Heroic Sacrifice: Though whether or not he survived during the confrontation is unknown.
Informed Ability: Commander Cain is famous as a bold commander, brilliant strategist, and an inspiring leader. In practice, his leadership consists of swaggering around boasting about himself and sneering at others, and his strategy is Attack! Attack! Attack! It works, mostly because Baltar is an idiot and he is a tactful competent general.
Jerk with a Heart of Gold: Sure, he can be very deceptive when it suits him. But overtime, he grows to care for Starbuck. Indeed, the warrior turns out to be his own son - a fact which he told only Cassiopeia.
The Big Guy: In the Blue Squadron. Shares this role with Jolly.
Heterosexual Life-Partners: With Jolly. Only elements of this come to play in the show, but is delved a little deeper in the novelizations.
Flight Sergeant Ortega (Frank Ashmore)
Asshole Victim: He was murdered by Karybdis. But it's only because he has blackmailed him along with two other men who sneaked aboard the fleet using aliases, and was also a jerk to some other warriors - but especially Starbuck.
The Rival: To Starbuck. Those two have had quite the rivalry history...
The Council of the Twelve
Aristocrats Are Evil: Almost any Sire or Siress is of high-brow low-moral character. Especially in the Council.
Jerkass: The 'Blackshirts' serving under the council, mainly.
Lawful Stupid: They believe everything they do for the Colonies and later the rag-tag fugitive Fleet is for peace. They are even willing to call a truce for both the Cylons and the Eastern Alliance, only for both to stab them in the back.
Obstructive Bureaucrat: Almost all of them are this, with Anton and Tinia being notable exceptions. There may be even one or two who want Adama removed from office.
Women Are Wiser: At least one Siress, Tinia, comes to have a right mind when the Galactica is under attack by Baltar and his fellow escapees.
Cylons and other Evil Factions
Baltar (John Colicos)
Baltar is not a Cylon - he's the man who sold humanity out to the Cylons. A chronic liar and coward, he loves to think of himself as superior to everyone else. He thinks he's using the Cylons when they're the ones using him. Of course none of that matters becuase he could never do the one thing they wanted him to do - destroy the Galactica.
Chronic Backstabbing Disorder / The Starscream: In "Lost Planet of the Gods", he tries to get into a position to backstab either the Cylons, the Rag-Tag Fleet, or both at once — and not even the audience is sure where he actually wants to aim the knife. It all ends with him pinned under rubble at the bottom of a Space-Egyptian pyramid when both sides refuse to trust him.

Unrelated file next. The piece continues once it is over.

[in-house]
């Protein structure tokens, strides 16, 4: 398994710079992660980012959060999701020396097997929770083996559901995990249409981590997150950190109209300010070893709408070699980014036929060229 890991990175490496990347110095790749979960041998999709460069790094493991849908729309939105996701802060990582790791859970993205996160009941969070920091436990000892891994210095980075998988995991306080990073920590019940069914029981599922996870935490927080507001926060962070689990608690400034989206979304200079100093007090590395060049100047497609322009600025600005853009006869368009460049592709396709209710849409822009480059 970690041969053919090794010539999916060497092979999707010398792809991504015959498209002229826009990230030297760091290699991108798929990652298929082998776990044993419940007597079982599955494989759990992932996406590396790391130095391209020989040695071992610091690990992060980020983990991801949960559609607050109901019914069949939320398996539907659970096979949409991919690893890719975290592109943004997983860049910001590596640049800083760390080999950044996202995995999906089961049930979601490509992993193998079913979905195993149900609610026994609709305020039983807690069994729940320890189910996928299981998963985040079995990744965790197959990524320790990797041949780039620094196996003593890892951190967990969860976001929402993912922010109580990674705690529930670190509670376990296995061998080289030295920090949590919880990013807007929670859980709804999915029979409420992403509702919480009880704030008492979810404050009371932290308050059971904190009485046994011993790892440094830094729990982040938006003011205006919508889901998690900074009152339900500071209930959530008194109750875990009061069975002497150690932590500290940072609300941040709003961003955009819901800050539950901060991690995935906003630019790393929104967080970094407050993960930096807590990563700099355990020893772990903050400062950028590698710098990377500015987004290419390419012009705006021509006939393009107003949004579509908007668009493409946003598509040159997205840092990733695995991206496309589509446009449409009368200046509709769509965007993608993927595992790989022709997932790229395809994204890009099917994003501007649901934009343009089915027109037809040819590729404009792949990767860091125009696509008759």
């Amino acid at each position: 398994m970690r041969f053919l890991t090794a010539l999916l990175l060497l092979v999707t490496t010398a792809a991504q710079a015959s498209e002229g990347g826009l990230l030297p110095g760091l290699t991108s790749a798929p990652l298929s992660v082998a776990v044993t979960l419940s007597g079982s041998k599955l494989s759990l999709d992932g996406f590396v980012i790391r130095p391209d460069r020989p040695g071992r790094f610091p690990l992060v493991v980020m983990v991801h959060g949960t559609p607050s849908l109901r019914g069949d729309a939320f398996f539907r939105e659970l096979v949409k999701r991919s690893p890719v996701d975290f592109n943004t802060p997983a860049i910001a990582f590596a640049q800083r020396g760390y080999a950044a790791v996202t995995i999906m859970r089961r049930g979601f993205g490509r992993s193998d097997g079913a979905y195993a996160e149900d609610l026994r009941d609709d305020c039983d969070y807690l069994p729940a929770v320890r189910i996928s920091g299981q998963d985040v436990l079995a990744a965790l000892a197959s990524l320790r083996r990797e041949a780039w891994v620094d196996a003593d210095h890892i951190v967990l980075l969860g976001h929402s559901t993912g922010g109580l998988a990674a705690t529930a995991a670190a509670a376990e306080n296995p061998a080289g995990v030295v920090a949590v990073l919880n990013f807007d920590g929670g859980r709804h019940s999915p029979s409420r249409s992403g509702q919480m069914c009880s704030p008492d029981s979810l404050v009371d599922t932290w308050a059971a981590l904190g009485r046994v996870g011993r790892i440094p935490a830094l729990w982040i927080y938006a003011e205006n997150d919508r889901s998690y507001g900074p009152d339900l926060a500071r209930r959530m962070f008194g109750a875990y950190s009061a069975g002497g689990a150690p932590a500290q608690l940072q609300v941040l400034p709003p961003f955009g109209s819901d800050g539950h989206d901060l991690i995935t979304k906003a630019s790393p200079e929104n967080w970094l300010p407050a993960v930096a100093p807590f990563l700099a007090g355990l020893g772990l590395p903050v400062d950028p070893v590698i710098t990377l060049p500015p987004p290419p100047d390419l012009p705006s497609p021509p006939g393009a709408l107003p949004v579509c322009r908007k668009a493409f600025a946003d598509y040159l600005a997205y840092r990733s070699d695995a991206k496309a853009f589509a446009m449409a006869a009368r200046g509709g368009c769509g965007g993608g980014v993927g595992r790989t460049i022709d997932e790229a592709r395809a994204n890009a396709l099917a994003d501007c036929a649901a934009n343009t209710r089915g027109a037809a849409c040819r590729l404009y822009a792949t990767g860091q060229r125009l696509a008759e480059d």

Nice Job Fixing It, Villain: If it wasn't for Baltar leading an attack against the Galactica, the crew of the titular battlstar as well as those of Pegasus would have gone on fighting over the latter's fuel exchange - which has been ordered by Adama.
Not Now, Kiddo: Does this to a Cylon as he is too busy relishing on the Galactica's destruction until the Pegasus attacked.
Cylon: "Sir, I really think you should take a look at the other battlestar."
Oh, Frak: His reaction in "The Living Legend" when he's gloating at seeing the Battlestar Galactica about to be defeated, only to see the Battlestar Pegasus on an attack run right at him.
The smartest Cylon in the whole universe. He has the brains, the style, and most importantly, he's modest. His only handicap? Having to work under Baltar. Despite this handicap Lucifer seems to enjoy his banter with Balter, or perhaps he just like watching him sweat when things get hairy. Lucifer is probably the funniest and most likable villian anywhere.
Heel-Face Turn: He does this in the novelizations, due to his friendship with Starbuck.
Likable Villain: It's funny really. Lucifer isn't likable becuase he does good things or isn't as bad as he says. It's because he's so good at calling Baltar out on his hammy nature. That's probably why we love him so much.
The Rival: Baltar believes Lucifer has a rivalry with Spectre.
God Test: He claims to have great powers and knowledge. The Council of Twelve gives him three challenges: to deliver their greatest enemy (Baltar) to them, to lead the fleet to Earth, and one more to be named later.
Creepy Child: Robbie Rist's incarnation of the character in the three-part pilot story. This was changed to him having a much more normal personality in the following episodes thanks to Executive Meddling.